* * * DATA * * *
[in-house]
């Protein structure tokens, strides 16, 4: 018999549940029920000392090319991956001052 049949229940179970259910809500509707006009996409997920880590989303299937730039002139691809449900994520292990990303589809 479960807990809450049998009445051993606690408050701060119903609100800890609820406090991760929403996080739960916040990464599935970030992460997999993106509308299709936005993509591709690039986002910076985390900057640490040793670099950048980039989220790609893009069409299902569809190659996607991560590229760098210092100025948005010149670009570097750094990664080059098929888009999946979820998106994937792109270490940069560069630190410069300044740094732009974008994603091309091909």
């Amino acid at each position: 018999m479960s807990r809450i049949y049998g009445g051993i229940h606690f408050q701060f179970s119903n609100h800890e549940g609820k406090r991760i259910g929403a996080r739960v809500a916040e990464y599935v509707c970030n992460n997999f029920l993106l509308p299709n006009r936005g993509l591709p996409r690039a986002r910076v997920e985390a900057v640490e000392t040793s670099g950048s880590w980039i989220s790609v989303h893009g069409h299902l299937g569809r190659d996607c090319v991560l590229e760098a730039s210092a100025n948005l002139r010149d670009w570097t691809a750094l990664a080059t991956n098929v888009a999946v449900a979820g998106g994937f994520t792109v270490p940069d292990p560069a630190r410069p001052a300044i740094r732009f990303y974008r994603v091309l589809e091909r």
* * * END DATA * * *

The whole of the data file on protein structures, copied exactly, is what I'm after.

[in-house]
């Protein structure tokens, strides 16, 4: 018999549940029920000392090319991956001052 049949229940179970259910809500509707006009996409997920880590989303299937730039002139691809449900994520292990990303589809 479960807990809450049998009445051993606690408050701060119903609100800890609820406090991760929403996080739960916040990464599935970030992460997999993106509308299709936005993509591709690039986002910076985390900057640490040793670099950048980039989220790609893009069409299902569809190659996607991560590229760098210092100025948005010149670009570097750094990664080059098929888009999946979820998106994937792109270490940069560069630190410069300044740094732009974008994603091309091909």
């Amino acid at each position: 018999m479960s807990r809450i049949y049998g009445g051993i229940h606690f408050q701060f179970s119903n609100h800890e549940g609820k406090r991760i259910g929403a996080r739960v809500a916040e990464y599935v509707c970030n992460n997999f029920l993106l509308p299709n006009r936005g993509l591709p996409r690039a986002r910076v997920e985390a900057v640490e000392t040793s670099g950048s880590w980039i989220s790609v989303h893009g069409h299902l299937g569809r190659d996607c090319v991560l590229e760098a730039s210092a100025n948005l002139r010149d670009w570097t691809a750094l990664a080059t991956n098929v888009a999946v449900a979820g998106g994937f994520t792109v270490p940069d292990p560069a630190r410069p001052a300044i740094r732009f990303y974008r994603v091309l589809e091909r």